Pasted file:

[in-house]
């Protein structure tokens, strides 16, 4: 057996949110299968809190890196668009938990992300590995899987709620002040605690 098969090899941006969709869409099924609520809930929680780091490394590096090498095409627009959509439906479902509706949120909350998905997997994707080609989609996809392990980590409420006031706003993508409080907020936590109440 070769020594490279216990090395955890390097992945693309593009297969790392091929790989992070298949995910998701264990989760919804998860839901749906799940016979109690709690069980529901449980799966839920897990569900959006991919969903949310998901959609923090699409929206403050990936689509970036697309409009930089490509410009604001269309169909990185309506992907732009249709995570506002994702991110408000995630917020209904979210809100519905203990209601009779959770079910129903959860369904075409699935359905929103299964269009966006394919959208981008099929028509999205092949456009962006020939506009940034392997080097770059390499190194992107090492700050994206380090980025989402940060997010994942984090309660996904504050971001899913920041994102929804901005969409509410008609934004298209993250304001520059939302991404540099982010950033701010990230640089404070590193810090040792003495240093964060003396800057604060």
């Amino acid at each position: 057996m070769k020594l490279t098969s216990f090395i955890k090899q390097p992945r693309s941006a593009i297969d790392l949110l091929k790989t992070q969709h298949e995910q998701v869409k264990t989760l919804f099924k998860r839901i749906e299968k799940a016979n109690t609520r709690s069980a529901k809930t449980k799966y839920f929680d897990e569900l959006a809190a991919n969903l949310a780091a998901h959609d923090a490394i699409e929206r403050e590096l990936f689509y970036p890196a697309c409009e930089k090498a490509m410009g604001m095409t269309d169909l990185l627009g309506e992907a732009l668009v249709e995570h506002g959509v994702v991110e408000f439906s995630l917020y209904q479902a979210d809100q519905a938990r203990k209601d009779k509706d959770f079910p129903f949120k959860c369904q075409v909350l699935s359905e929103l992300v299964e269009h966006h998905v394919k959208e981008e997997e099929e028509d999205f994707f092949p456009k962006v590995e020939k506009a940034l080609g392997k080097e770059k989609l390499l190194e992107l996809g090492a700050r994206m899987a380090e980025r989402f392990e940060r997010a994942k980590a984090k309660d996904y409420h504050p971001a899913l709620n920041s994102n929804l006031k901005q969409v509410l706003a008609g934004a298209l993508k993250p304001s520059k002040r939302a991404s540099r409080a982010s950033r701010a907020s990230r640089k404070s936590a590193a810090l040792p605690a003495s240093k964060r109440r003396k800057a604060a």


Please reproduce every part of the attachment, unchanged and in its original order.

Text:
[in-house]
């Protein structure tokens, strides 16, 4: 057996949110299968809190890196668009938990992300590995899987709620002040605690 098969090899941006969709869409099924609520809930929680780091490394590096090498095409627009959509439906479902509706949120909350998905997997994707080609989609996809392990980590409420006031706003993508409080907020936590109440 070769020594490279216990090395955890390097992945693309593009297969790392091929790989992070298949995910998701264990989760919804998860839901749906799940016979109690709690069980529901449980799966839920897990569900959006991919969903949310998901959609923090699409929206403050990936689509970036697309409009930089490509410009604001269309169909990185309506992907732009249709995570506002994702991110408000995630917020209904979210809100519905203990209601009779959770079910129903959860369904075409699935359905929103299964269009966006394919959208981008099929028509999205092949456009962006020939506009940034392997080097770059390499190194992107090492700050994206380090980025989402940060997010994942984090309660996904504050971001899913920041994102929804901005969409509410008609934004298209993250304001520059939302991404540099982010950033701010990230640089404070590193810090040792003495240093964060003396800057604060």
């Amino acid at each position: 057996m070769k020594l490279t098969s216990f090395i955890k090899q390097p992945r693309s941006a593009i297969d790392l949110l091929k790989t992070q969709h298949e995910q998701v869409k264990t989760l919804f099924k998860r839901i749906e299968k799940a016979n109690t609520r709690s069980a529901k809930t449980k799966y839920f929680d897990e569900l959006a809190a991919n969903l949310a780091a998901h959609d923090a490394i699409e929206r403050e590096l990936f689509y970036p890196a697309c409009e930089k090498a490509m410009g604001m095409t269309d169909l990185l627009g309506e992907a732009l668009v249709e995570h506002g959509v994702v991110e408000f439906s995630l917020y209904q479902a979210d809100q519905a938990r203990k209601d009779k509706d959770f079910p129903f949120k959860c369904q075409v909350l699935s359905e929103l992300v299964e269009h966006h998905v394919k959208e981008e997997e099929e028509d999205f994707f092949p456009k962006v590995e020939k506009a940034l080609g392997k080097e770059k989609l390499l190194e992107l996809g090492a700050r994206m899987a380090e980025r989402f392990e940060r997010a994942k980590a984090k309660d996904y409420h504050p971001a899913l709620n920041s994102n929804l006031k901005q969409v509410l706003a008609g934004a298209l993508k993250p304001s520059k002040r939302a991404s540099r409080a982010s950033r701010a907020s990230r640089k404070s936590a590193a810090l040792p605690a003495s240093k964060r109440r003396k800057a604060a």